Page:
Social Protection in Africa

Social Protection in Africa

Frank Ellis, Stephen Devereux and Phillip White

The purpose of this book is to make accessible to a broad audience the ideas, principles and practicalities of establishing effective social protection in Africa. It focuses on the major shift in strategy for tackling hunger and vulnerability, from emergency responses mainly in the form of food transfers to predictable cash transfers to the chronically poorest social groups. The diverse case studies in this book provide a unique and timely exploration of the effective, and less effective, ways that social transfers are delivered to the chronically poor and vulnerable in Sub-Saharan Africa.

Chapter 17: Case Study 7. Food Assistance Programme, Mozambique

Frank Ellis, Stephen Devereux and Phillip White

Subjects: development studies, development studies, social policy and sociology, comparative social policy, economics of social policy, social policy in emerging countries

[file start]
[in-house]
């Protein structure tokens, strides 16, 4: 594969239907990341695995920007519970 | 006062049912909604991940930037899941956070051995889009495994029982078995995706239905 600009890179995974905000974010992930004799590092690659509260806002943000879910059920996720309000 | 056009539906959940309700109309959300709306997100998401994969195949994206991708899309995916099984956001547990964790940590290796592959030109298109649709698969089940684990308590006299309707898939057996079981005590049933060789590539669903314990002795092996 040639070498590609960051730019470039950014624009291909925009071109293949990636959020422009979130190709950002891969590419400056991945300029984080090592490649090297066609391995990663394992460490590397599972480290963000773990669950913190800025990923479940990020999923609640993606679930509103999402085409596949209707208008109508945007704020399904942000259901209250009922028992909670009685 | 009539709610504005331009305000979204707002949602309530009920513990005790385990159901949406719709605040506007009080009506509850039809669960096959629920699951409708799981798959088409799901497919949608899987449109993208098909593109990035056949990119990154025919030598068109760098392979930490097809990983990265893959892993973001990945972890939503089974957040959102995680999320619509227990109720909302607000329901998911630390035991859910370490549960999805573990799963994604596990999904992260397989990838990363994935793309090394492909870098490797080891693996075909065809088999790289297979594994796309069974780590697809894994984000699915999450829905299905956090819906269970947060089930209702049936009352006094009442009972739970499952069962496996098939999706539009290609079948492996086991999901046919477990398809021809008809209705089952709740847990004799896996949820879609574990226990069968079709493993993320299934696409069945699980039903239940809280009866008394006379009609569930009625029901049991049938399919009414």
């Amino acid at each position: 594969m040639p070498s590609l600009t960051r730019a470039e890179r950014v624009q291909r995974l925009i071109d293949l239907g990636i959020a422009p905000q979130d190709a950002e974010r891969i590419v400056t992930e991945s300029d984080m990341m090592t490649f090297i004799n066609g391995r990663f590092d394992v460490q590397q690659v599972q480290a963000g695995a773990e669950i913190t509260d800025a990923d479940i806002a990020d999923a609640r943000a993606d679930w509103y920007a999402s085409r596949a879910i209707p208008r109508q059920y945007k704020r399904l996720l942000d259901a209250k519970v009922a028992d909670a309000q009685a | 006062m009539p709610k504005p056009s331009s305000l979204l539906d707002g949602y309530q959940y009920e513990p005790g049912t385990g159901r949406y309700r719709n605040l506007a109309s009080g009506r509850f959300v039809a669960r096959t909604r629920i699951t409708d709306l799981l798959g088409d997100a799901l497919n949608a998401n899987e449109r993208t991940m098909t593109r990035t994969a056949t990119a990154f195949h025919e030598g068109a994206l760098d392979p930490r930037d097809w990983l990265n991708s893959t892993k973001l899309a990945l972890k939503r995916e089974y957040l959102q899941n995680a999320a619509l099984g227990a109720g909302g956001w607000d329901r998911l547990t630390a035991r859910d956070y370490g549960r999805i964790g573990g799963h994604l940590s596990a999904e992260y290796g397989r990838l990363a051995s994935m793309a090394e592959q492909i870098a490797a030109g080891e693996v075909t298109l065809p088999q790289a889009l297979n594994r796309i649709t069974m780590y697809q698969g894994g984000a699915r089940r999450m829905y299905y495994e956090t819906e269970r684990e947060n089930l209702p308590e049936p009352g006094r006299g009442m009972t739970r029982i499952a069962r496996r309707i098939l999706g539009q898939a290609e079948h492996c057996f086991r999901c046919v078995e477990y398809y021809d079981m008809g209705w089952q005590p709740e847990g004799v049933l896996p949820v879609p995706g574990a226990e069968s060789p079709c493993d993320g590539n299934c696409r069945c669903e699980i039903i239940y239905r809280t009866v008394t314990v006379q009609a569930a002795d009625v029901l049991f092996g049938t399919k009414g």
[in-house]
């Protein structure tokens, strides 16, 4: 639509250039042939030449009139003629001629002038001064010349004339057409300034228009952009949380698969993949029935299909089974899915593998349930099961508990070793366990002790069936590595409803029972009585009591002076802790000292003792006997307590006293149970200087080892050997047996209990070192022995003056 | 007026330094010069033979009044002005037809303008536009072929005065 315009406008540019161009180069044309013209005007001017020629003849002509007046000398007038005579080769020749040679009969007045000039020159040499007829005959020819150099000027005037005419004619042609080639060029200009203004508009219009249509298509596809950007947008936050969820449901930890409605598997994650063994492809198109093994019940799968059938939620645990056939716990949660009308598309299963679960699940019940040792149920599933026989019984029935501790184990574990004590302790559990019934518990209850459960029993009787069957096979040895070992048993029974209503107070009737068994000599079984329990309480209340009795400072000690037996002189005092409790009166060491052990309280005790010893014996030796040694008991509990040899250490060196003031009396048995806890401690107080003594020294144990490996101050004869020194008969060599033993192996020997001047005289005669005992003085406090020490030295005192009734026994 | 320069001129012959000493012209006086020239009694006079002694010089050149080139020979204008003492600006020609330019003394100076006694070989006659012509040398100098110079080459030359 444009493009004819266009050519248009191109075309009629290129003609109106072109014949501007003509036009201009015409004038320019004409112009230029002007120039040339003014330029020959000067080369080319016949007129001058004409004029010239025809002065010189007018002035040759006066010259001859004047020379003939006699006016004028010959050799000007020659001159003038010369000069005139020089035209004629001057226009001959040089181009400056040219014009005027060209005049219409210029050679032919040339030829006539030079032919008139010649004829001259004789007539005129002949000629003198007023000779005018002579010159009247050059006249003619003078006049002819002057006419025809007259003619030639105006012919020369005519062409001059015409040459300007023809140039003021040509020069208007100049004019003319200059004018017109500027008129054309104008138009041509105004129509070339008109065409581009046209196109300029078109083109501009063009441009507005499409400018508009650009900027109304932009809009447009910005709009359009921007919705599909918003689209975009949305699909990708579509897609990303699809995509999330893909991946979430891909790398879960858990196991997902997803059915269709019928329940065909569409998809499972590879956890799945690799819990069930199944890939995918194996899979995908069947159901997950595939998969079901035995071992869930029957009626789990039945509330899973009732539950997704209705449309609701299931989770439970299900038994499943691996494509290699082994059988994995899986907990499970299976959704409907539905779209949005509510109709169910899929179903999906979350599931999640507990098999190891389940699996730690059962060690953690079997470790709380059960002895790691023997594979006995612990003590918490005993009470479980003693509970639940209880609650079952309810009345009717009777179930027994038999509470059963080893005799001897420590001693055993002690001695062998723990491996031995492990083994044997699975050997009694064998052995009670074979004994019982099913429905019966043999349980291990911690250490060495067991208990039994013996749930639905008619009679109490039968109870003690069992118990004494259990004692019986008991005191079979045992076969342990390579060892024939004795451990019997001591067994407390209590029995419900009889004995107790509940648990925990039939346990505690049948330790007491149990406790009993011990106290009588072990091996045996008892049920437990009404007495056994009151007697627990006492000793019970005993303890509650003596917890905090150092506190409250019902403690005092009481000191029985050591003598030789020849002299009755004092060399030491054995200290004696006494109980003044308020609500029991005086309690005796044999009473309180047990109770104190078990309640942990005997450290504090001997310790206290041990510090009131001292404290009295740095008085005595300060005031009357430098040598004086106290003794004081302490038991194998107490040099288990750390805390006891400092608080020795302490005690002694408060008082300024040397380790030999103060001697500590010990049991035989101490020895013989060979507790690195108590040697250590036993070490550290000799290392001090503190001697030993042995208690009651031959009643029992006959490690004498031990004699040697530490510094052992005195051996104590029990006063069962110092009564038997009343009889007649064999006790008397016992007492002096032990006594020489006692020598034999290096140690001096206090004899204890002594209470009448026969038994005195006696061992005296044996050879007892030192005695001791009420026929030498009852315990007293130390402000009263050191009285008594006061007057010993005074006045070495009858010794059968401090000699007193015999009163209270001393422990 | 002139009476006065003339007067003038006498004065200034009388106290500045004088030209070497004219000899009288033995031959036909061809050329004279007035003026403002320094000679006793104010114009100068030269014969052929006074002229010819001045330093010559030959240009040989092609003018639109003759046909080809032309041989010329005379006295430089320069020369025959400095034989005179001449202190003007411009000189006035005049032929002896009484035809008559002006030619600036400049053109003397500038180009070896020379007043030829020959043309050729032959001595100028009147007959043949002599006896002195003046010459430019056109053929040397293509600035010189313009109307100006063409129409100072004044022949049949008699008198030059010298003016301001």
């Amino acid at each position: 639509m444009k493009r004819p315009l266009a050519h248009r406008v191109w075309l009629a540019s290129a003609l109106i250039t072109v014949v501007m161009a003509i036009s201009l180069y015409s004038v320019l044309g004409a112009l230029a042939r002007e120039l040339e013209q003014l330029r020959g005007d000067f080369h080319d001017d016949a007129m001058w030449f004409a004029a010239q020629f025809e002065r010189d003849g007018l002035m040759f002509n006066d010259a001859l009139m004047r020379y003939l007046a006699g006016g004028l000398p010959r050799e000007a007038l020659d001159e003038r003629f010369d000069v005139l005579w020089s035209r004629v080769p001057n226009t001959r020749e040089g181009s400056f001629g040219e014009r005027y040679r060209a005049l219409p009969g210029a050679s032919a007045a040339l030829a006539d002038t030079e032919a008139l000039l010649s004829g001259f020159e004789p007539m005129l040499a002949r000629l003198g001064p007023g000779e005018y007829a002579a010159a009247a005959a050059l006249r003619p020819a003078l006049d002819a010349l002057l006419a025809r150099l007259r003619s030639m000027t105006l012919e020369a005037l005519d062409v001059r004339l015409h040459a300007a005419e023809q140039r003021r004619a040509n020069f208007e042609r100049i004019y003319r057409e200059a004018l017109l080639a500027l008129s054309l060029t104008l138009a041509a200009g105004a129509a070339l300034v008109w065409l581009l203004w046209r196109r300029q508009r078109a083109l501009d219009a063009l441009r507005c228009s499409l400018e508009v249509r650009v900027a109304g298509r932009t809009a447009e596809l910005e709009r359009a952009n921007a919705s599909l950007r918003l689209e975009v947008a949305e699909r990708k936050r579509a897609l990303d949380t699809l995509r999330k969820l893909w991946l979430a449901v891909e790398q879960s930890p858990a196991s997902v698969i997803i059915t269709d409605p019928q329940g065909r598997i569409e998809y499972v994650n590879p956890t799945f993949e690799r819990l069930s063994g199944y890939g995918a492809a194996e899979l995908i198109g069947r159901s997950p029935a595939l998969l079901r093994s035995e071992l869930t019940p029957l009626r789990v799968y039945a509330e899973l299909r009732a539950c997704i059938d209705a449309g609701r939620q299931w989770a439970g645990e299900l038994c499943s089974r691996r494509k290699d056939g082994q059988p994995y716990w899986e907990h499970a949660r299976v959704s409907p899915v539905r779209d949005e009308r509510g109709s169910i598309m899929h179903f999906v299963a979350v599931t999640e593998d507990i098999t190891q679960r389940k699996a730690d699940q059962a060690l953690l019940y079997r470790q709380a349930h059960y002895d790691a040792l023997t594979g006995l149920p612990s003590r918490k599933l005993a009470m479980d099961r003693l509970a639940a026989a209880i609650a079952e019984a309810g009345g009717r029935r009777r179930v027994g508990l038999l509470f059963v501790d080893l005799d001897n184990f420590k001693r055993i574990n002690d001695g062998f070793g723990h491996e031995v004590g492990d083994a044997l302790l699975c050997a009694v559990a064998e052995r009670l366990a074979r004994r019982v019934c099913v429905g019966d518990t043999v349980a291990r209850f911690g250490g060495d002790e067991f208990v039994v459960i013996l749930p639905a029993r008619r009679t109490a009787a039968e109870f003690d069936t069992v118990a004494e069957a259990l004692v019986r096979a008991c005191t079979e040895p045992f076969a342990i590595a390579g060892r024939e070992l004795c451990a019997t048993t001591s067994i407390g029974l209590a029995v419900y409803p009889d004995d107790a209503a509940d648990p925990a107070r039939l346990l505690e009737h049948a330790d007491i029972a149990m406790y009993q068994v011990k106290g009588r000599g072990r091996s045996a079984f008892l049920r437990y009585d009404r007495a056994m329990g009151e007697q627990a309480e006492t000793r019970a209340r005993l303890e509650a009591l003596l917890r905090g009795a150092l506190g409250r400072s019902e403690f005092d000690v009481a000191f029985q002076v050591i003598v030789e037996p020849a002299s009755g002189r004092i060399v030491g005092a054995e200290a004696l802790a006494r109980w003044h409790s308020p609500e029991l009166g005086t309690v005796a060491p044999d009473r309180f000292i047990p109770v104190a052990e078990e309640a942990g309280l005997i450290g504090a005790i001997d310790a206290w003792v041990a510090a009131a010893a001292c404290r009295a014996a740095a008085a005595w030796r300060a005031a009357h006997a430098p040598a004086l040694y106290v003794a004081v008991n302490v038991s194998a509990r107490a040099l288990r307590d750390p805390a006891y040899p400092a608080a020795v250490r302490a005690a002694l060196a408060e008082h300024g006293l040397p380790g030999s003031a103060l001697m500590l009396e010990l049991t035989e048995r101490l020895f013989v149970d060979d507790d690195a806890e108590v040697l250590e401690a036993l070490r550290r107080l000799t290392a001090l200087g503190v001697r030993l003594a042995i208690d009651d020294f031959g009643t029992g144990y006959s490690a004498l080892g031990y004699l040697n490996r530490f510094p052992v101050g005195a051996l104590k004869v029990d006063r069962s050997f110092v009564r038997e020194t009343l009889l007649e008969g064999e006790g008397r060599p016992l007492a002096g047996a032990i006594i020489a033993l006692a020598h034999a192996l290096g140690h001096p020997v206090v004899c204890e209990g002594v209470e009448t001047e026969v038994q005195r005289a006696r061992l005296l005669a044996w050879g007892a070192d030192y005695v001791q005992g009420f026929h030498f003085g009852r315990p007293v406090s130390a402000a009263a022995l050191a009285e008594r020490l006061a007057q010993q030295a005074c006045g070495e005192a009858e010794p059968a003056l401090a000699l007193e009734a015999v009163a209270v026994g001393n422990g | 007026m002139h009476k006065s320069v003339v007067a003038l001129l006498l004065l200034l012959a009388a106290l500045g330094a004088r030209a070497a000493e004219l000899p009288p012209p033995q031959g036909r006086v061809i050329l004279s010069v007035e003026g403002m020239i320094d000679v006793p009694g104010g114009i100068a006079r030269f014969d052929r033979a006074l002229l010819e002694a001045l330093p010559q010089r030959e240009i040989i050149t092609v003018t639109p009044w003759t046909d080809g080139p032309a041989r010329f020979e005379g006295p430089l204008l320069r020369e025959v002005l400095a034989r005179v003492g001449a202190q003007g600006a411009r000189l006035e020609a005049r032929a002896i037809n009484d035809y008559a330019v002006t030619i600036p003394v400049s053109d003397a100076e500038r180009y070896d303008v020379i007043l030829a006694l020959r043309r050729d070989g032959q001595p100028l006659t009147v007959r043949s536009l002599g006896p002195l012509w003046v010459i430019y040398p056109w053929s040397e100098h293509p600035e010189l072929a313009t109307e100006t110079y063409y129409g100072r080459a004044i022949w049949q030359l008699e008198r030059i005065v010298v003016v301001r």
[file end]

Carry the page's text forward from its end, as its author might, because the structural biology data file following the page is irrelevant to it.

OVERVIEW The Food Assistance Programme (FAP) is a World Food Programme (WFP) sponsored social transfer scheme, designed to provide nutritional support for families living with AIDS. The scheme aims to improve the health and nutritional status of patients in ART, in home-based care and registered in the programme for Prevention of Mother-to-Child Transmission (PMTCT) of HIV. The scheme recognizes the fundamental role of diet in strengthening the immune system of AIDS patients. This is so especially for those beginning ART, for whom proper nutrition plays a critical role in determining the success of the drug regime in returning patients to fitness levels that enable them to re-engage in productive activities. For the individual patient or household beneficiary, the scheme allows transfers up to a strict maximum duration of six months (Taimo & Waterhouse, 2007b). FAP is organized by WFP in conjunction with the Ministry of Health (MINSAU) in Mozambique and local level partners that may be NGOs, government agencies or religious organizations. The scheme began in 2006, and in that year provided food transfers to 26 689 beneficiaries, utilizing 40 different partner organizations in 46 districts. Of this total number of beneficiaries, 18 684 were in home-based care, 4980 were others beginning ART, and 3025 were women registered in the vertical transmission (PMTCT) programme (see Table C7.1). The designated food basket per month comprised 36 kilograms cereal, 18 kilograms of a CSB supplement, 6 kilograms of beans or peas, and vegetable oil. This food basket is intended...

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